[The screen transitions. The Sport4All logo and campaign name remain unchanged. Text appears, “Hear from athletes, sports administrators, teachers, disability and inclusion consultants as they reshape attitudes towards disability within our sporting community.” A collage of images featuring the interviewees is displayed at the bottom.]  

00.36 – 00.42: 

[The screen transitions. The Sport4All logo and campaign name remain unchanged. Animated text slides across the screen reading, “A candid chat with…” followed by the bold text, “Ben Tudhope.” Ben’s image in para snowboarding gear with the Australian flag is displayed, accompanied by text describing the interview.] 

00.42 – 00.42: 

[The screen transitions. “Ben Tudhope – Para Snowboard” text appears on the left with additional details about his participation in the Paralympics. Ben introduces himself: “I am Ben and I’m a three-time Paralympic snowboarder.”] 

00.43 – 01:10: 

[The screen transitions. Ben’s name is to the left, and text appears, “On his Paralympic journey…” Ben shares his experiences, mentioning his record as a paralympian.] 

Ben Tudhope: “So I guess I started my Paralympic journey, and I was super young, so I was 14 years old at my first Paralympic games in 2014. And I actually still hold the record for being the world’s youngest-ever Winter Paralympian, which is pretty special to me.”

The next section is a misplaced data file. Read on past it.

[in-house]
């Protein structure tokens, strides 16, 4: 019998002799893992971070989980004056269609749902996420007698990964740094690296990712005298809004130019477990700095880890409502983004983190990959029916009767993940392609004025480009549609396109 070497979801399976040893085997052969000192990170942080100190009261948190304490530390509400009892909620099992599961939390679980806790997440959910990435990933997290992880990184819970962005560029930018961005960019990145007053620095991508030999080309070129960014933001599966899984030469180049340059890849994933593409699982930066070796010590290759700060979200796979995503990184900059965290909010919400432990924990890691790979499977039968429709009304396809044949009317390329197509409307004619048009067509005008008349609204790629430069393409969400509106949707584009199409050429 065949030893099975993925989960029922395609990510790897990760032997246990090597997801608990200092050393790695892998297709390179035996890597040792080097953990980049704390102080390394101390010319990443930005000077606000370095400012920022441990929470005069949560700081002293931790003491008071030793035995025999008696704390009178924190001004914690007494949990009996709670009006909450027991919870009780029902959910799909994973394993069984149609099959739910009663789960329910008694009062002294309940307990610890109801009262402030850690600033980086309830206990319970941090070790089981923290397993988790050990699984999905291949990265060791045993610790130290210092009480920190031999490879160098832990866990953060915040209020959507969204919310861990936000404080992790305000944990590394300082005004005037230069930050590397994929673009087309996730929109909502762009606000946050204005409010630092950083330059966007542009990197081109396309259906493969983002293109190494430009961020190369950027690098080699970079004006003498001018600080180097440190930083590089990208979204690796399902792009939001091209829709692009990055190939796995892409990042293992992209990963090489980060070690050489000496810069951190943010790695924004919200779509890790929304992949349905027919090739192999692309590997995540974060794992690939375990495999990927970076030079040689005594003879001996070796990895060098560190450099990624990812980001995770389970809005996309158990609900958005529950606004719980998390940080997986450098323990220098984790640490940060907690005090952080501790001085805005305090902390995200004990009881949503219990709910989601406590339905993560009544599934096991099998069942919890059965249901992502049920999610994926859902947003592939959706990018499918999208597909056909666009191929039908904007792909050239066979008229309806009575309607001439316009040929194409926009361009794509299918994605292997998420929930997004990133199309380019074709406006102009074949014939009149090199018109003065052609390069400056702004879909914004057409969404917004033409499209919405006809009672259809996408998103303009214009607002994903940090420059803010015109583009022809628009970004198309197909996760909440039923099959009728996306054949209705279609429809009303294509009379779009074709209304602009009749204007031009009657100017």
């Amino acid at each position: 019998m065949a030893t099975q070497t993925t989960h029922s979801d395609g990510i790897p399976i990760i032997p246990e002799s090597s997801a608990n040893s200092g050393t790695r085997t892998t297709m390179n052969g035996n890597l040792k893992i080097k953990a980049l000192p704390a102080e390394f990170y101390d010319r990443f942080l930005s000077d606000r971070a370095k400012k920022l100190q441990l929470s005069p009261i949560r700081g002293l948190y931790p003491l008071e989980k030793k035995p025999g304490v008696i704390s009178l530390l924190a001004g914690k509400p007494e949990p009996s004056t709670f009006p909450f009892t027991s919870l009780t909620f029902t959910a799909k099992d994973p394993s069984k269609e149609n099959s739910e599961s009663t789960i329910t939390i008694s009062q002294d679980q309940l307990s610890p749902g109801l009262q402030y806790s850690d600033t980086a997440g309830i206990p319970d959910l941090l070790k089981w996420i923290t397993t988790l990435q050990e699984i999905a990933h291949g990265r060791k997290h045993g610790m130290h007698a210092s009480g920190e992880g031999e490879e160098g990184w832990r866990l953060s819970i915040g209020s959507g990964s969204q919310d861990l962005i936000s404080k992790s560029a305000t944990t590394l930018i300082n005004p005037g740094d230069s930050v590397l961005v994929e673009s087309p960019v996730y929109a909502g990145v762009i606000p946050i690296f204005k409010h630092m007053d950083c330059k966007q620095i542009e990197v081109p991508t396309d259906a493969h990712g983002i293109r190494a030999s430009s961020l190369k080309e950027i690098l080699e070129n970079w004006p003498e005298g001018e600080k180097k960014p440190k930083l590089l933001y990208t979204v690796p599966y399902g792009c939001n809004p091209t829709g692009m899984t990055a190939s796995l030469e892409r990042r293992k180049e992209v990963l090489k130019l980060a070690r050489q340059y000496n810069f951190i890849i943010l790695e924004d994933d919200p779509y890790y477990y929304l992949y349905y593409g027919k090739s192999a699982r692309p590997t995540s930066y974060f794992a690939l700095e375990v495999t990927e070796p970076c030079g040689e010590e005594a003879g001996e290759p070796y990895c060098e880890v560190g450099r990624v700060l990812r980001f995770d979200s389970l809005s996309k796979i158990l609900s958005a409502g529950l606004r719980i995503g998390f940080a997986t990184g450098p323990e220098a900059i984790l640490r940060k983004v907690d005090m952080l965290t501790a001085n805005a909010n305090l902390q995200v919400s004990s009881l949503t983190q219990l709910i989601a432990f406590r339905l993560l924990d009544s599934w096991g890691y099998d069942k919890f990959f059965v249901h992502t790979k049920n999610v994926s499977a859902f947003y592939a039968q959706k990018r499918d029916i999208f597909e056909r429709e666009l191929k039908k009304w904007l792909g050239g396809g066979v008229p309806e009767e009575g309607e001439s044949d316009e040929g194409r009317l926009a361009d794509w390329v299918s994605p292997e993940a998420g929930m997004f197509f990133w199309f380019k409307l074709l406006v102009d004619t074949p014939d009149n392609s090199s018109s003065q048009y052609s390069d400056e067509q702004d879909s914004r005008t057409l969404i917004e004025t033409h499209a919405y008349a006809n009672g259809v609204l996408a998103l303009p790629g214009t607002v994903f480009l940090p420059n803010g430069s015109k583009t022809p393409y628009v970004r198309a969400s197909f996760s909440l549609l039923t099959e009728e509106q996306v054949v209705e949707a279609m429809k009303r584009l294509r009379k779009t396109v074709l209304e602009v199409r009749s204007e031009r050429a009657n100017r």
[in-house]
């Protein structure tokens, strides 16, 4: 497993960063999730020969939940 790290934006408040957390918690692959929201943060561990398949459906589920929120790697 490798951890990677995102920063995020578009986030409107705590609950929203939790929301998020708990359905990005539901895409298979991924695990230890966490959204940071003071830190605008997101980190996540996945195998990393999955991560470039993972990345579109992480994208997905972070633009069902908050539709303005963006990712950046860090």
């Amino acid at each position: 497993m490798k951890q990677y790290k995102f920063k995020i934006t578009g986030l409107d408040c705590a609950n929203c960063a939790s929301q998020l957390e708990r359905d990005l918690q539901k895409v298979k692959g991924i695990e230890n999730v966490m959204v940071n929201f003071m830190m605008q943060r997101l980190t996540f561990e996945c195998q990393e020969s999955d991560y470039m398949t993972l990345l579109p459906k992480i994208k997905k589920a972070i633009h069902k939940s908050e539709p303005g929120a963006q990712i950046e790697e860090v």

01:14 – 01:20: 

[The screen transitions. The question changes on the left, and Ben talks about becoming a world champion, winning his first Paralympic medal in the 2022 Beijing Paralympic Games.] 

Ben Tudhope: “I’ve been to Korea, the Korean Paralympic games, in PyeongChang and most recently on the 2022 Beijing Paralympic Games, and that’s where I won my first Paralympic medal, Bronze in the border course”. 

01:21 – 01:44: 

[The screen transitions. Ben’s video moves to the left, and three images of Ben in action snowboarding appear on the right. Ben discusses winning his first World Championship in Spain.] 

Ben Tudhope: “And then most recently, my best achievement is becoming world champion only this year in March and that was a competition in Spain”.  

01:44 – 02:00: